The Global Tobacco Industry Interference Index (Global Tobacco Index) is a global survey on how governments are responding to tobacco industry interference and protecting their public health policies from commercial and vested interests as required under the World Health Organization Framework Convention on Tobacco Control.

This report is based on publicly available information on tobacco industry interference in countries and their respective governments’ responses to these interferences. Countries are ranked according to total scores provided by civil society groups. The lower the score, the lower the overall level of interference, which augurs well for the country.


Summary Highlights

In a global pandemic, where smoking is a risk factor for severe COVID-19 disease, the tobacco industry (TI) continued producing, distributing and selling its harmful products. While governments have the power to tighten regulations on the industry during such trying times, unfortunately, the opposite seems to have happened. In many countries, governments chose to protect and even promote the TI. Tobacco is already responsible for about 8 million annual deaths globally and health and productivity losses cost around US $1.4 trillion every year. Yet, governments were persuaded to pander to the demands and lobbying of this harmful industry and even accept its charity as shown in the Global Tobacco Industry Interference Index 2021 (the Index).

Although governments identified tobacco industry interference as a main obstacle to their efforts to implement tobacco control measures, many became vulnerable to the industry’s tactics, succumbed to its interference and compromised on their policies to protect public health from commercial interests.

Several governments were persuaded by the doubletalk of transnational tobacco companies such as Philip Morris International (PMI), British American Tobacco (BAT) and Japan Tobacco International (JTI), which offered new tobacco products for approval and claimed they were moving away from cigarettes. In reality, they were selling more cigarettes and simultaneously obstructing government regulatory efforts that would affect cigarette sales.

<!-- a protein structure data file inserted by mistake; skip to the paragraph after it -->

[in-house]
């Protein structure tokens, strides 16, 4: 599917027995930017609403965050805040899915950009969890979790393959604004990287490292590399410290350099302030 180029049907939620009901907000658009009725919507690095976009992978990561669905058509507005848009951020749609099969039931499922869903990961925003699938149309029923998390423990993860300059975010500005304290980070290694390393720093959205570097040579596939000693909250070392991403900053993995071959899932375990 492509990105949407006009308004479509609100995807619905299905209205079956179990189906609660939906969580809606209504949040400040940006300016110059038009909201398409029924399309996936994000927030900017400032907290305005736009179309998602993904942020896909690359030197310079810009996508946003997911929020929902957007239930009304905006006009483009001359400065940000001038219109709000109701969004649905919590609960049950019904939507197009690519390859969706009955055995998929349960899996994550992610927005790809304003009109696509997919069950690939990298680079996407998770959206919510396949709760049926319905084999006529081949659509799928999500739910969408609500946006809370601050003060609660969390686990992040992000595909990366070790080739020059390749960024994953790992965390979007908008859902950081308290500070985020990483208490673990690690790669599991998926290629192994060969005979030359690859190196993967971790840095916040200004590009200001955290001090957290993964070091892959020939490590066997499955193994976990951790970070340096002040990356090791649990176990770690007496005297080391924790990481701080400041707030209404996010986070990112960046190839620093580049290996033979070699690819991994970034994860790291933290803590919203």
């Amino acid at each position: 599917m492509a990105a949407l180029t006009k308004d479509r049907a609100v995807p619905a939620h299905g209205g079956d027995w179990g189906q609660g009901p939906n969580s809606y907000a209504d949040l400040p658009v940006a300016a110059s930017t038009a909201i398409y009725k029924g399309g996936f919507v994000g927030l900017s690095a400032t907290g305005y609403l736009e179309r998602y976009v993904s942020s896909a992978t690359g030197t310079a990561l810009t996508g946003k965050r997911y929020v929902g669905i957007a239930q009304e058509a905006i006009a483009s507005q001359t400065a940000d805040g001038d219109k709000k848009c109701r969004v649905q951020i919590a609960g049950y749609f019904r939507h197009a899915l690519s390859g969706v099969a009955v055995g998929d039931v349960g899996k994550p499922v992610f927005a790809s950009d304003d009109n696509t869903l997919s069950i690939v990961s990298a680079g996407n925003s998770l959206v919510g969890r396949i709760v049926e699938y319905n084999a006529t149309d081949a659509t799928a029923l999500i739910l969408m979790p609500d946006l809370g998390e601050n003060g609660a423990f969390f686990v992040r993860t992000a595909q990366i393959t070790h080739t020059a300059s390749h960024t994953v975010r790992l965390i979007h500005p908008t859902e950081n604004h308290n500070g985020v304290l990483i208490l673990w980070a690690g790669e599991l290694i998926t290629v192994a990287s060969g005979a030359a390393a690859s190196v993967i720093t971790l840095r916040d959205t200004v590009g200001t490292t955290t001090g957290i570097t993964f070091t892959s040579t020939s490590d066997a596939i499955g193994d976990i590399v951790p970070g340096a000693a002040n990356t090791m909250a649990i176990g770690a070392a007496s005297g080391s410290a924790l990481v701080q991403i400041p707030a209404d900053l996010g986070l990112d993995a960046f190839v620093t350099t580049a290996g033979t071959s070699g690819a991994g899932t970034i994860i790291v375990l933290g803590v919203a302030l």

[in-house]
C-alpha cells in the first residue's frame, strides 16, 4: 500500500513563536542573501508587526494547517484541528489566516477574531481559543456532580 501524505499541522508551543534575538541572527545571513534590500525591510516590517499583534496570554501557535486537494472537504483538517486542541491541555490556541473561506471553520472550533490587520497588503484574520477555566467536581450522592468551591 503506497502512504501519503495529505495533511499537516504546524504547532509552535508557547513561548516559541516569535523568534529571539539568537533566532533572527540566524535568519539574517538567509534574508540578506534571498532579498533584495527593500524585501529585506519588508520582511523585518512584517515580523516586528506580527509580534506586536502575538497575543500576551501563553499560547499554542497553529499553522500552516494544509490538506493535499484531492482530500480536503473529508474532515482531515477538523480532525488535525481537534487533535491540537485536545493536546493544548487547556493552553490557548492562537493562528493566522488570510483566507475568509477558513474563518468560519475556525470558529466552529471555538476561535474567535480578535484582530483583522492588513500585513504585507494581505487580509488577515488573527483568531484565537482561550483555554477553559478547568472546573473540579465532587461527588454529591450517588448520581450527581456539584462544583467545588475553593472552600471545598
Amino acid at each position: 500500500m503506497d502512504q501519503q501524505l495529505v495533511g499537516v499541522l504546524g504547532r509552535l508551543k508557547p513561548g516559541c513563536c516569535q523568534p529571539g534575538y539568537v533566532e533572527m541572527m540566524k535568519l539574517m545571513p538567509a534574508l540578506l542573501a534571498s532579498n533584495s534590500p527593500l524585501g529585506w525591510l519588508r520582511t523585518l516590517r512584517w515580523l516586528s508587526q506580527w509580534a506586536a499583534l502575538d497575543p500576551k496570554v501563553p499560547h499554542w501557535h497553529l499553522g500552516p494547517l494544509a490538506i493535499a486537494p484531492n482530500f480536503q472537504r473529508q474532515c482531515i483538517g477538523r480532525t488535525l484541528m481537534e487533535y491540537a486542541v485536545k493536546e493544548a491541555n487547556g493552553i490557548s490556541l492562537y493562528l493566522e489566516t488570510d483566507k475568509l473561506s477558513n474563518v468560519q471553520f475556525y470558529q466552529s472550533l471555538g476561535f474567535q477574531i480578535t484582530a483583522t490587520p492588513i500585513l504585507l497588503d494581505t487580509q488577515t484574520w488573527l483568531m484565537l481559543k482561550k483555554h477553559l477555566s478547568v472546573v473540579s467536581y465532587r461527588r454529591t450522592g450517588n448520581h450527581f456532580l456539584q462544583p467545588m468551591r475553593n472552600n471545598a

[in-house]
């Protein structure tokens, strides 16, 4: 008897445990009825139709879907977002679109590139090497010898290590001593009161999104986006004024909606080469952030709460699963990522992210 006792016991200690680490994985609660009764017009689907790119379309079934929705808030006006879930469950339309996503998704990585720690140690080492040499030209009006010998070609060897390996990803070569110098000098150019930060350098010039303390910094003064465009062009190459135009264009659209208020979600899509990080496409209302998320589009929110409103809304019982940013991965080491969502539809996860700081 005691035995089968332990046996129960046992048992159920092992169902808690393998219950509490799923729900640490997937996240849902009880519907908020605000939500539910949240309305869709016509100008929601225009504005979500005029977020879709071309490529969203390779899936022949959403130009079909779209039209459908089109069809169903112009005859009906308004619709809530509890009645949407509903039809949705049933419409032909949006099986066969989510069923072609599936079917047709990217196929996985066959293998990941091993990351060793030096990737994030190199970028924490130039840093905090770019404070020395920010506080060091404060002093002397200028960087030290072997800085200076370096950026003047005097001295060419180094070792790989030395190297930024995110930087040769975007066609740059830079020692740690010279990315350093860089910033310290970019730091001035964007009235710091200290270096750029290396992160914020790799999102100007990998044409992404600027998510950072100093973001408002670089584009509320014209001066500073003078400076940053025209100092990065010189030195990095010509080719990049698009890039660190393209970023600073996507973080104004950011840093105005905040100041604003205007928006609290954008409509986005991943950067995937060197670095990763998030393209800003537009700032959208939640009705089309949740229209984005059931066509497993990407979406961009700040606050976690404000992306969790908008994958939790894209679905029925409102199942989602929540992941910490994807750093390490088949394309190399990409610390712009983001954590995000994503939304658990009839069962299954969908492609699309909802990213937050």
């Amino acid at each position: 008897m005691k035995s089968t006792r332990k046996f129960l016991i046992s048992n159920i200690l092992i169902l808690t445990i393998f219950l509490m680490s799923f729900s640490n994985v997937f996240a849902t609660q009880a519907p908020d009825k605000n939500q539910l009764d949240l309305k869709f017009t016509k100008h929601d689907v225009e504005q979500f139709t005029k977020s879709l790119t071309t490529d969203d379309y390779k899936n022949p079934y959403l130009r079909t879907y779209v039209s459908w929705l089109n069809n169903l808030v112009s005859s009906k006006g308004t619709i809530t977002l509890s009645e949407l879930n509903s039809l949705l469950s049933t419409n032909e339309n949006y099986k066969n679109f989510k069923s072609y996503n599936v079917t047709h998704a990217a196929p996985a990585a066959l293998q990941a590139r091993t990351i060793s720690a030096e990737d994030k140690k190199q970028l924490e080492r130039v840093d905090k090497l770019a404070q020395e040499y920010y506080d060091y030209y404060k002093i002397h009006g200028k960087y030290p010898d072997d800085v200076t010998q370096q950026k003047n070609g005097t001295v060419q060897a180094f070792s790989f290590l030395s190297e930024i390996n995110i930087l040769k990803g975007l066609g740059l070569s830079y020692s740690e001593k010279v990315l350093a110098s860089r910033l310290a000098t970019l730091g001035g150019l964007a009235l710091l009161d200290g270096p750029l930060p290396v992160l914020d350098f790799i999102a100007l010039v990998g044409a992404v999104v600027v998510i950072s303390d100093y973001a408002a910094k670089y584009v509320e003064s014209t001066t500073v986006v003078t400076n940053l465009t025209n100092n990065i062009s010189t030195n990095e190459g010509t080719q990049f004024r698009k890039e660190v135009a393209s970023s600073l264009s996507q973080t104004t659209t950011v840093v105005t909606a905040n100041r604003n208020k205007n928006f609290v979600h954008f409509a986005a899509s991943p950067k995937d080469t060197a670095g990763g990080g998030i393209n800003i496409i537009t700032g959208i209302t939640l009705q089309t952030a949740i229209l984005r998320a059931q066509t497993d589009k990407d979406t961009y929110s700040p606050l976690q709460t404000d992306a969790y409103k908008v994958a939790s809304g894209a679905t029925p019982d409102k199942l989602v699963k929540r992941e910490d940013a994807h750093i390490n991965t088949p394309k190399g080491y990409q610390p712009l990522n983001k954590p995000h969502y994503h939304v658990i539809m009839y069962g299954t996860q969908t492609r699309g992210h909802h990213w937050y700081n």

The TI exploited the COVID-19 pandemic with a multi-pronged tactic to entice, persuade and coerce governments towards weaker public health policies. Many governments, made vulnerable by the pandemic, freely accepted and endorsed charity from the TI, when such donations often come with strings attached, and compromised on policies. Instead of removing benefits to the industry, many governments made decisions that benefited the industry, particularly in lowering or not imposing taxes and delaying legislation or its implementation.

Many government officials met with industry executives in a non-transparent manner and were persuaded to allow this business to function as “essential” during the pandemic lockdowns. Conflict of interest situations rendered officials vulnerable to accept proposals from the industry and view it as a “partner” of economic recovery rather than a burden to public health and society.

This Index, the third in the series, covers 80 countries documenting the status of government efforts in implementing the World Health Organization (WHO) Framework Convention on Tobacco Control (FCTC) Article 5.3. Article 5.3 and its Guidelines outline how governments can protect public health policies from commercial and other vested interest of the TI and those who further its interests. Governments that followed these Guidelines were better able to safeguard their tobacco control efforts during the pandemic, while governments that didn’t found their efforts being undermined, delayed or defeated by the industry.

The 80 countries are ranked (Figure 1) according to total scores provided by civil society groups, which prepared their respective country indices. The lower the score, the lower the overall level of interference, which augurs well for the country.

This Index shows that while no country has been spared from TI interference, some governments acted boldly to address the interference. Eighteen countries have made improvements in protecting their health policies, especially in applying greater transparency, not collaborating with the industry and adopting guidelines to provide a procedure for interaction with the industry.